CoatingsPro Magazine

JAN 2013

CoatingsPro offers an in-depth look at coatings based on case studies, successful business operation, new products, industry news, and the safe and profitable use of coatings and equipment.

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Page 36 of 100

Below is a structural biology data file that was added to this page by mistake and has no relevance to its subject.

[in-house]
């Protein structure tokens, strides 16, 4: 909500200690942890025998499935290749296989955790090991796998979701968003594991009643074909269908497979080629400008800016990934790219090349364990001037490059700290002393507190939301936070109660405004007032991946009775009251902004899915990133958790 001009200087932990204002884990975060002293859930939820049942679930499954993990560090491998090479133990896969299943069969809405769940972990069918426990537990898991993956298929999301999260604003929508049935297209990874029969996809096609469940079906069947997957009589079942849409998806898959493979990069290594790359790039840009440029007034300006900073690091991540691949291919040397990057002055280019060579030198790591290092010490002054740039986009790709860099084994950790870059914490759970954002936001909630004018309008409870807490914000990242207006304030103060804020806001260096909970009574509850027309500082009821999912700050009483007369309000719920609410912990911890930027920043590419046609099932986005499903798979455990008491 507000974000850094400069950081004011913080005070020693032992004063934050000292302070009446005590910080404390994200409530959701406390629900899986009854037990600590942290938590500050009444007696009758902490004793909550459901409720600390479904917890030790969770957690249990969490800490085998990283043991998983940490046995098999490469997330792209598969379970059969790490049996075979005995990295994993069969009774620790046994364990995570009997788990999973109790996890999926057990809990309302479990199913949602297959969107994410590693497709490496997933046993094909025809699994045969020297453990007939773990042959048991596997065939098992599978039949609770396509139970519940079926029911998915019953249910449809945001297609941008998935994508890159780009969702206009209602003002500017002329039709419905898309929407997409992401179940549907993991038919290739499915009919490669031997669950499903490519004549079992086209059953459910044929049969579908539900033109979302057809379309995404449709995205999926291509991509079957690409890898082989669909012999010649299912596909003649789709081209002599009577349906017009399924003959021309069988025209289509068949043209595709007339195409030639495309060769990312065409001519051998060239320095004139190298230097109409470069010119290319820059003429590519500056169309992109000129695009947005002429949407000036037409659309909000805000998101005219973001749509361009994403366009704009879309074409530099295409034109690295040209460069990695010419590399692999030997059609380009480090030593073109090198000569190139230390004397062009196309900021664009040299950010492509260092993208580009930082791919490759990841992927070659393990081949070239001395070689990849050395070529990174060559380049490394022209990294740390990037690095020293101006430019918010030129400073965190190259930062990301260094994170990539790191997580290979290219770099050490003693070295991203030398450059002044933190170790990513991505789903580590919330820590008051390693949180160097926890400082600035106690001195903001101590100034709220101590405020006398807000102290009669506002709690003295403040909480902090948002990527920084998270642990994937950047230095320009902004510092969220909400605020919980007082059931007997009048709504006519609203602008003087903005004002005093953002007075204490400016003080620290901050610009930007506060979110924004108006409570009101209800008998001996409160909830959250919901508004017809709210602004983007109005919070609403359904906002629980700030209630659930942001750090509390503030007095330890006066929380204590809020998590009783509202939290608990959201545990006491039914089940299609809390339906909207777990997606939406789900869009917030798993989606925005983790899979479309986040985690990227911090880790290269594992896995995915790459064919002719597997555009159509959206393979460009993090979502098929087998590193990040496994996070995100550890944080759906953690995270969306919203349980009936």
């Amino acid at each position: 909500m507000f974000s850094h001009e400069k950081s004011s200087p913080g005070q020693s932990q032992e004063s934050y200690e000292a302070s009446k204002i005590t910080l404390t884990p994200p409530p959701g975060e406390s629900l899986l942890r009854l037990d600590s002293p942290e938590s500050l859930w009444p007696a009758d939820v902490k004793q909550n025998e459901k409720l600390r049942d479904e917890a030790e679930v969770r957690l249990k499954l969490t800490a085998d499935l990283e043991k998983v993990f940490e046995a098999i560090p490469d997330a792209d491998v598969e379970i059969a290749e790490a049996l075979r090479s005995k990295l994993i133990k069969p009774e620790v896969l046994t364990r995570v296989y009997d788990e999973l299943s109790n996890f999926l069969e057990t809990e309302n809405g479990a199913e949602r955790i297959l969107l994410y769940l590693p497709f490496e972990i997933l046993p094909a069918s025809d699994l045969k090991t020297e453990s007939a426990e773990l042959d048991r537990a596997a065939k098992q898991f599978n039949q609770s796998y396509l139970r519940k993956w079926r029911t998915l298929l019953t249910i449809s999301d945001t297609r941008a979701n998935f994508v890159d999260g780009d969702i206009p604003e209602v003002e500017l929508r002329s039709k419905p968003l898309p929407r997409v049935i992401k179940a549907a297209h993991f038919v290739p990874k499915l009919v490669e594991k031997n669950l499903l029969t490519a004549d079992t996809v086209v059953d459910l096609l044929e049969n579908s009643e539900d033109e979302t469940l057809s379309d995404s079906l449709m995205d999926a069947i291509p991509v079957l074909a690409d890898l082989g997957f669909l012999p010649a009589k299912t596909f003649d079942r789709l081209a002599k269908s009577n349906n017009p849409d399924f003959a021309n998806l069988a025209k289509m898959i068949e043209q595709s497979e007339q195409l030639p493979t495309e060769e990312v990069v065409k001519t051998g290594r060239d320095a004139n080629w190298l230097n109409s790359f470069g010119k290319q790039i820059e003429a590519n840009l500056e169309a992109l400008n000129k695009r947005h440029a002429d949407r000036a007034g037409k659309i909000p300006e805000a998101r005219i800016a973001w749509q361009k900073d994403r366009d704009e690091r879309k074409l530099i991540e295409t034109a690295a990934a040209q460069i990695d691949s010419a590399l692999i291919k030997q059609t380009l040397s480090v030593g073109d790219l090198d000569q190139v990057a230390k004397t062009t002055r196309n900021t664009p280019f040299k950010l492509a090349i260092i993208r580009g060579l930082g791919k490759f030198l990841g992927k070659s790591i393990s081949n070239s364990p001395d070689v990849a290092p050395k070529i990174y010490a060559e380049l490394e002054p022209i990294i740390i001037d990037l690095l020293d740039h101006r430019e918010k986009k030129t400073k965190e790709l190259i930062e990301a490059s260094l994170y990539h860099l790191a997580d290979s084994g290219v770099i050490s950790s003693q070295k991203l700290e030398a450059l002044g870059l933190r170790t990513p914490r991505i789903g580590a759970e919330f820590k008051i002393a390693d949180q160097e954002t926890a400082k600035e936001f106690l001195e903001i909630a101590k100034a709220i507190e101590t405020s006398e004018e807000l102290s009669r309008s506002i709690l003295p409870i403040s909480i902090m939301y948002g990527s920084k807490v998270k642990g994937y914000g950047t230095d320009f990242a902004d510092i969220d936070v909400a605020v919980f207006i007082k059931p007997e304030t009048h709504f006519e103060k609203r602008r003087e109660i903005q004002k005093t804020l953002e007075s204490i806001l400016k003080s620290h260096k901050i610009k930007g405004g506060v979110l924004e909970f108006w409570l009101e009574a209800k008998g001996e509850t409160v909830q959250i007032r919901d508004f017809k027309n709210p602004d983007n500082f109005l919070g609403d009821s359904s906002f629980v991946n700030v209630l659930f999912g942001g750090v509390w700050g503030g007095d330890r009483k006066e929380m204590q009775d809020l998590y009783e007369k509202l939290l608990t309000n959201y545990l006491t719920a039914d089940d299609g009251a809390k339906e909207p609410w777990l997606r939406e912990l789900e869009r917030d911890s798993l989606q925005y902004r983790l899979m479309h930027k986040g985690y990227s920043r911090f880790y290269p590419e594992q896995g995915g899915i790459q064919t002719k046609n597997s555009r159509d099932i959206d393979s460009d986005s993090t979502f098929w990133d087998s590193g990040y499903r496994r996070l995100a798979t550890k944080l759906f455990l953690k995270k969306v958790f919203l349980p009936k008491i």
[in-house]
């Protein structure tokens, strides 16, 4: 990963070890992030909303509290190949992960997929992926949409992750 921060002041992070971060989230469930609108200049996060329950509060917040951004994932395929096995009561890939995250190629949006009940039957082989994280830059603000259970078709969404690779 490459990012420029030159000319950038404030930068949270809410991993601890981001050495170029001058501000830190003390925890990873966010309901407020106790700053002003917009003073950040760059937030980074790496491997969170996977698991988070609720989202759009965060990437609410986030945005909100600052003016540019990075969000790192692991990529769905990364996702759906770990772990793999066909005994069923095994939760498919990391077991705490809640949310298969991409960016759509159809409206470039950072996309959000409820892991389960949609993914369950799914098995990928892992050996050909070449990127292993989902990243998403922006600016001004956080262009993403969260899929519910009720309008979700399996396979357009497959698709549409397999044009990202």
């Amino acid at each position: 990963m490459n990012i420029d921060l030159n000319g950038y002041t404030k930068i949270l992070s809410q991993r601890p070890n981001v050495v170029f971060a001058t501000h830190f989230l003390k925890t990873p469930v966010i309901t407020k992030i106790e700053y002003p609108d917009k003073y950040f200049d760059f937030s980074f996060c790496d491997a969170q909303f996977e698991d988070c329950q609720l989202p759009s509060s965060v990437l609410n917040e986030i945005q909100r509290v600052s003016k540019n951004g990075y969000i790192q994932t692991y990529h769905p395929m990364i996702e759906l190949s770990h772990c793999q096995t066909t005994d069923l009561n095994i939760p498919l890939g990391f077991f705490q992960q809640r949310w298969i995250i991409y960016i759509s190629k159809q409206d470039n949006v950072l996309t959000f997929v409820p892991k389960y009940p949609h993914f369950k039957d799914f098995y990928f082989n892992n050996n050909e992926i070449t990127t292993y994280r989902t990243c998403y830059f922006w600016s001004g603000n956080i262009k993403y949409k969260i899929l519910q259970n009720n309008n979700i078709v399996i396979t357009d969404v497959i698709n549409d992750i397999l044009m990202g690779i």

sPeCIFYING suCCess Surface Preparation and the Success of the Newly Coated Floor By Jason Smith F loor coatings lack intelligence; we cannot move forward until that fact is established. An epoxy thin coat system cannot discern between clean concrete, food processing fats, chemical spills, or oil drops. A cementitious polyurethane resurfacer is incapable of knowing whether or not the concrete it is soon going to be resting on was improperly mixed, not cured thoroughly, or soaked with water. Floor coatings will behave exactly how they are chemically designed, regardless of how the concrete surface is prepared; but you can expect noticeably different interactions with surface imperfections if adequate forethought is not spent on proper surface preparation. One of the leading causes of floor system failures is incorrect surface preparation, and this includes preparation methods that were done perfectly, but were not the right method for the job. This article will cover four different floor preparation methods available to contractors, and dig deeper into what is going on at the macro- and microsurface levels to provide some insight into what makes these coatings stick. It will also provide lists of pros and cons to help you determine the best course of Acid Etching Pros Cons Easiest floor preparation method The product is acidic and should be treated as such product odor may be an issue CPS-1 is achieved Will not remove existing coating from a floor May not penetrate very deeply into the concrete, so any oils or fats will still be present Some municipalities will not allow acid wash to be flushed down the drain action for preparing a particular surface. The techniques addressed in this article assume the existing concrete surface is already sound. The methods described will profile the concrete to varying degrees and are commonly given a Concrete Surface Preparation (CSP) number one through six. The rating system goes higher, but six is generally the limit of profiling. The thicker the coating system to be applied, the more aggressive the profile required. These CSP numbers will be referred to in the next section as the surface preparation techniques are described. Acid etching: It's the Least You Can Do As the name implies, acid etching incorporates a solution or gel of hydrochloric, phosphoric, or some other acidic compound to remove surface contaminates such as efflorescence. It does not replace the usefulness of a grinding machine or shot blaster, but it is the "toughest" surface preparation method available to the do-it-yourselfer. The basic reaction between the acid etching compound and efflorescence is the familiar vinegar/ baking soda reaction that occurs at every school's science fair. The "baking soda" in Grinding Pros Cons Most existing coatings can be removed Although relatively low dust levels to the concrete are created, grinding must be used in conjunction with an adequate dust collection system Can be set to enhance the concrete's Equipment expenses surface texture Smooths out concrete Some equipment is hand pressure sensitive CPS-2 achieved Inconsistent grinding pattern may occur Gradually increasing grit will yield a Grinding over cracks may cause the highly polished floor crack to spread or spall 36 CoatingsPro g January 2013

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